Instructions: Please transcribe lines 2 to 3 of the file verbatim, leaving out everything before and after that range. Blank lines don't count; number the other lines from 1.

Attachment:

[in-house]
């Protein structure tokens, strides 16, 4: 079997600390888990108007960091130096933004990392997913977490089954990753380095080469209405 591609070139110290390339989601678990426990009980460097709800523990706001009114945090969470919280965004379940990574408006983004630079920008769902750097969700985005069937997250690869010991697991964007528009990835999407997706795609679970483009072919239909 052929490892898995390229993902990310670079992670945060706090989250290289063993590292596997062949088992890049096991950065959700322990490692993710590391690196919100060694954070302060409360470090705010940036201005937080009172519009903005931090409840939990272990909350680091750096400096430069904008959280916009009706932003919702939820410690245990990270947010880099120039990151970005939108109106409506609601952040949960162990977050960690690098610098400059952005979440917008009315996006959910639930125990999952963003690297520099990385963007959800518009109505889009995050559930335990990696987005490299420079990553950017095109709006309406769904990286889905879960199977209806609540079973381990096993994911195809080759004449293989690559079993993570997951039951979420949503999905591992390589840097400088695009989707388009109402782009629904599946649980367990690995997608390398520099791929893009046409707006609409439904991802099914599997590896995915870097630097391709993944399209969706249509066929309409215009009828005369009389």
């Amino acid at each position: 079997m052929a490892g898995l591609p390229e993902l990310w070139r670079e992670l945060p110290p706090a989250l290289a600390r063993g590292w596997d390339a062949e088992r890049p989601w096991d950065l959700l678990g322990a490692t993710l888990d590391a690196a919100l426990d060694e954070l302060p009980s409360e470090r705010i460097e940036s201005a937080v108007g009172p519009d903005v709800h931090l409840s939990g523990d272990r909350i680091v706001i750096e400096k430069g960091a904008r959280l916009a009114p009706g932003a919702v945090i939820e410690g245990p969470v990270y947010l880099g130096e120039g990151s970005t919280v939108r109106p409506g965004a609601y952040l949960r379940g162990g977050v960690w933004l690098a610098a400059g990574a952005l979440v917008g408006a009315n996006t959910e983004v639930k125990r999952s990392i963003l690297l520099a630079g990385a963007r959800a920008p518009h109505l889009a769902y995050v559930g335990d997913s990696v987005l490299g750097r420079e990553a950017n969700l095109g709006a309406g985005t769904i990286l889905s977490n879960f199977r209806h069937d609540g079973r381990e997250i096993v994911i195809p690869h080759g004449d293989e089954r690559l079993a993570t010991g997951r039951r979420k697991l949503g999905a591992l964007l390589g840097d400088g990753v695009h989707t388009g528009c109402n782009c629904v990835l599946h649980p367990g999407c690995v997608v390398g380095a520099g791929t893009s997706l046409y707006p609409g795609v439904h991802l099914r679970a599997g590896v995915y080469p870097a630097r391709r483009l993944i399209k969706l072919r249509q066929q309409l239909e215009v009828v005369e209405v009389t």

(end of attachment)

């Protein structure tokens, strides 16, 4: 079997600390888990108007960091130096933004990392997913977490089954990753380095080469209405 591609070139110290390339989601678990426990009980460097709800523990706001009114945090969470919280965004379940990574408006983004630079920008769902750097969700985005069937997250690869010991697991964007528009990835999407997706795609679970483009072919239909 052929490892898995390229993902990310670079992670945060706090989250290289063993590292596997062949088992890049096991950065959700322990490692993710590391690196919100060694954070302060409360470090705010940036201005937080009172519009903005931090409840939990272990909350680091750096400096430069904008959280916009009706932003919702939820410690245990990270947010880099120039990151970005939108109106409506609601952040949960162990977050960690690098610098400059952005979440917008009315996006959910639930125990999952963003690297520099990385963007959800518009109505889009995050559930335990990696987005490299420079990553950017095109709006309406769904990286889905879960199977209806609540079973381990096993994911195809080759004449293989690559079993993570997951039951979420949503999905591992390589840097400088695009989707388009109402782009629904599946649980367990690995997608390398520099791929893009046409707006609409439904991802099914599997590896995915870097630097391709993944399209969706249509066929309409215009009828005369009389």
């Amino acid at each position: 079997m052929a490892g898995l591609p390229e993902l990310w070139r670079e992670l945060p110290p706090a989250l290289a600390r063993g590292w596997d390339a062949e088992r890049p989601w096991d950065l959700l678990g322990a490692t993710l888990d590391a690196a919100l426990d060694e954070l302060p009980s409360e470090r705010i460097e940036s201005a937080v108007g009172p519009d903005v709800h931090l409840s939990g523990d272990r909350i680091v706001i750096e400096k430069g960091a904008r959280l916009a009114p009706g932003a919702v945090i939820e410690g245990p969470v990270y947010l880099g130096e120039g990151s970005t919280v939108r109106p409506g965004a609601y952040l949960r379940g162990g977050v960690w933004l690098a610098a400059g990574a952005l979440v917008g408006a009315n996006t959910e983004v639930k125990r999952s990392i963003l690297l520099a630079g990385a963007r959800a920008p518009h109505l889009a769902y995050v559930g335990d997913s990696v987005l490299g750097r420079e990553a950017n969700l095109g709006a309406g985005t769904i990286l889905s977490n879960f199977r209806h069937d609540g079973r381990e997250i096993v994911i195809p690869h080759g004449d293989e089954r690559l079993a993570t010991g997951r039951r979420k697991l949503g999905a591992l964007l390589g840097d400088g990753v695009h989707t388009g528009c109402n782009c629904v990835l599946h649980p367990g999407c690995v997608v390398g380095a520099g791929t893009s997706l046409y707006p609409g795609v439904h991802l099914r679970a599997g590896v995915y080469p870097a630097r391709r483009l993944i399209k969706l072919r249509q066929q309409l239909e215009v009828v005369e209405v009389t």